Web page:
• To reduce the cost, go back to newsprint. Newsprint was fine for a quick, monthly read. With the exception of the horrible flexo experiment in the 1980′s, newsprint was an acceptable form to read. As long as the stories are well written and drawn, the type of paper should not matter.

• NO MORE MONTHLY CHAPTERS!! For god sake, this is the easiest problem to fix. Tell a COMPLETE story every month. A professional writer can tell a complete story, even if it’s a chapter of a larger tale. A monthly reader should be able to get a beginning, middle & end for every monthly purchase.

• Trades. Stories can still be collected in trades. In fact, since the originals are on newsprint, the trades with it’s slick paper, will offer readers a different way to see the original story.

I could go on and on, (good lord I’ve gone on too long as it is) but the solution to the comics industry is pretty simple. Fix your own house FIRST. Your product is broken. The monthly comic as of 2012 is a indecipherable mess that will continue to cater to a dwarfish audience unless real steps are taken to fix it. Once that’s done will they be able to present it to other venues so that it’s audience will grow.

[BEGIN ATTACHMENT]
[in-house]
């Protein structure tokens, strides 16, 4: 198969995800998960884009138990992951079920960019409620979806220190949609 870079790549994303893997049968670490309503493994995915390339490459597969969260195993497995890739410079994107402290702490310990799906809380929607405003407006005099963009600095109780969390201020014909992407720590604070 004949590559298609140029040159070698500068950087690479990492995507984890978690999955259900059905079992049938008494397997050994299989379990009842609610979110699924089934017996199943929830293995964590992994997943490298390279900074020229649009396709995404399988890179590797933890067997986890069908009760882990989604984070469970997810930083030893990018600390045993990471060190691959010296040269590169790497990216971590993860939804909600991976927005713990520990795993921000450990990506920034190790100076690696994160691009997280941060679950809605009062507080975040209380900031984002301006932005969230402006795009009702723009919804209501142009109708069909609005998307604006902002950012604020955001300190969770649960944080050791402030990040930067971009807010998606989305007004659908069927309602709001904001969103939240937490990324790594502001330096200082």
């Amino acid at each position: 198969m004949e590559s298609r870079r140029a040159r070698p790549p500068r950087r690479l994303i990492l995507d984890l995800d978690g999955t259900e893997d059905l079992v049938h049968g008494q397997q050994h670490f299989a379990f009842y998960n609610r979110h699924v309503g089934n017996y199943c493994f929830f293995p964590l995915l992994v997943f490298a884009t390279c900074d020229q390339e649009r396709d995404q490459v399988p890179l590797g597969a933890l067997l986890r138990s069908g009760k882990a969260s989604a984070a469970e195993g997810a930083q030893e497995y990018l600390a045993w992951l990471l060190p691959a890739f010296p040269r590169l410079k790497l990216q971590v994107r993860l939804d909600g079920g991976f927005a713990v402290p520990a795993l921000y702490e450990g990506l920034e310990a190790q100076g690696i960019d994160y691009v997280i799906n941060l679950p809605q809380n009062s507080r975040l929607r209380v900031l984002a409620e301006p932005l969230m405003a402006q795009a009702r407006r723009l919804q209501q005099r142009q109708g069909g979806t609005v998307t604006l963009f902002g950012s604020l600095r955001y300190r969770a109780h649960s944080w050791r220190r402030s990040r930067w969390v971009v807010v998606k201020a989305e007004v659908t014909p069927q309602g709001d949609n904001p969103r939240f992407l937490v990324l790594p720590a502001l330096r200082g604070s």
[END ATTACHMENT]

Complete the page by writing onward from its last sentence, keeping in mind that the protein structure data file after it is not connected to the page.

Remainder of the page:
@Richard J. Marcej
Those are my sentiments exactly!!!!

Maybe it’s time those comic fans who do want to help grow the industry started a grassroots movement to get the industry to change, instead of the industry trying to do its own “grassroots” movement.

I agree with Mr. Marcej COMPLETELY. The current model is unsustainable. As a customer I’d rather just wait for a TPB and pay 20.00 for 100-200 pages than pay 3.00-5.00 for 20 pages.

As an aspiring creator making a monthly (or even bi-monthly) issue that looks professional print-wise is a pain in the ass and not worth the printing costs. However I fear it’s like the movie industry where we can’t go back from computer generated effects. It would be hard to move backwards to newsprint without a borderline legendary creative team standing behind the initial releases. Either that or go straight for kids and parents with a completely disposable (has to be earth friendly this time around) and cheap form of entertainment that helps kids read.

Either way I blame the Big 2 being IP farms for movies and Diamond being the only distributor. Nepotism is bad for business.

@Richard J. Marcej –ditto.
What are the biggest complaints EVERY time I have tried to get somebody into comics?

Price is too much, no beginning or ending to the comic itself and shiny paper with dark coloring that overpowers and covers up the art.

Same complaints over and over for years and years and none of them ever buy more than a couple issues.